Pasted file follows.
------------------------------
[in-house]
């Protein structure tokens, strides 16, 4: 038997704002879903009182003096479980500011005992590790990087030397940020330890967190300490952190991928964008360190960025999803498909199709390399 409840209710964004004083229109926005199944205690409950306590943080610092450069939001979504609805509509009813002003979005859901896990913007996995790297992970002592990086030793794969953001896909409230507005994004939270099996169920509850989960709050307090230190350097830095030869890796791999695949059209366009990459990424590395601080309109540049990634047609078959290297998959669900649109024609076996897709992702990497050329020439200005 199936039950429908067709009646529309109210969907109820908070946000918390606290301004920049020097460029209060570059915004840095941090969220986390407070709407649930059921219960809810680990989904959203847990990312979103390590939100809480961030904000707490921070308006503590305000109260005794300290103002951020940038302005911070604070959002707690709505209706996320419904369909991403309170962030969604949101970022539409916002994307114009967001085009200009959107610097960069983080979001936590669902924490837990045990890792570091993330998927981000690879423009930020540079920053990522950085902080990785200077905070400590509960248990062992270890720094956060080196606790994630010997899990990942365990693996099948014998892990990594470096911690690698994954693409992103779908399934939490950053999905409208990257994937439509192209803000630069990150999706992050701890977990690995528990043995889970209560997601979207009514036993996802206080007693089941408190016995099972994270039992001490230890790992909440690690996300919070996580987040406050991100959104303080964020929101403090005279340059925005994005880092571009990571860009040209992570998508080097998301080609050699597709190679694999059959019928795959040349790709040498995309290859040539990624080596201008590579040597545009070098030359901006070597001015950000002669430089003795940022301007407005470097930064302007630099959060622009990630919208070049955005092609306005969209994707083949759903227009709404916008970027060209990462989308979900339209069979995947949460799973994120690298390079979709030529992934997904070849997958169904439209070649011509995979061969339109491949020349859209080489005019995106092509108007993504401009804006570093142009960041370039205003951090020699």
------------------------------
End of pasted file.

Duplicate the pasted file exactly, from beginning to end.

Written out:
[in-house]
């Protein structure tokens, strides 16, 4: 038997704002879903009182003096479980500011005992590790990087030397940020330890967190300490952190991928964008360190960025999803498909199709390399 409840209710964004004083229109926005199944205690409950306590943080610092450069939001979504609805509509009813002003979005859901896990913007996995790297992970002592990086030793794969953001896909409230507005994004939270099996169920509850989960709050307090230190350097830095030869890796791999695949059209366009990459990424590395601080309109540049990634047609078959290297998959669900649109024609076996897709992702990497050329020439200005 199936039950429908067709009646529309109210969907109820908070946000918390606290301004920049020097460029209060570059915004840095941090969220986390407070709407649930059921219960809810680990989904959203847990990312979103390590939100809480961030904000707490921070308006503590305000109260005794300290103002951020940038302005911070604070959002707690709505209706996320419904369909991403309170962030969604949101970022539409916002994307114009967001085009200009959107610097960069983080979001936590669902924490837990045990890792570091993330998927981000690879423009930020540079920053990522950085902080990785200077905070400590509960248990062992270890720094956060080196606790994630010997899990990942365990693996099948014998892990990594470096911690690698994954693409992103779908399934939490950053999905409208990257994937439509192209803000630069990150999706992050701890977990690995528990043995889970209560997601979207009514036993996802206080007693089941408190016995099972994270039992001490230890790992909440690690996300919070996580987040406050991100959104303080964020929101403090005279340059925005994005880092571009990571860009040209992570998508080097998301080609050699597709190679694999059959019928795959040349790709040498995309290859040539990624080596201008590579040597545009070098030359901006070597001015950000002669430089003795940022301007407005470097930064302007630099959060622009990630919208070049955005092609306005969209994707083949759903227009709404916008970027060209990462989308979900339209069979995947949460799973994120690298390079979709030529992934997904070849997958169904439209070649011509995979061969339109491949020349859209080489005019995106092509108007993504401009804006570093142009960041370039205003951090020699």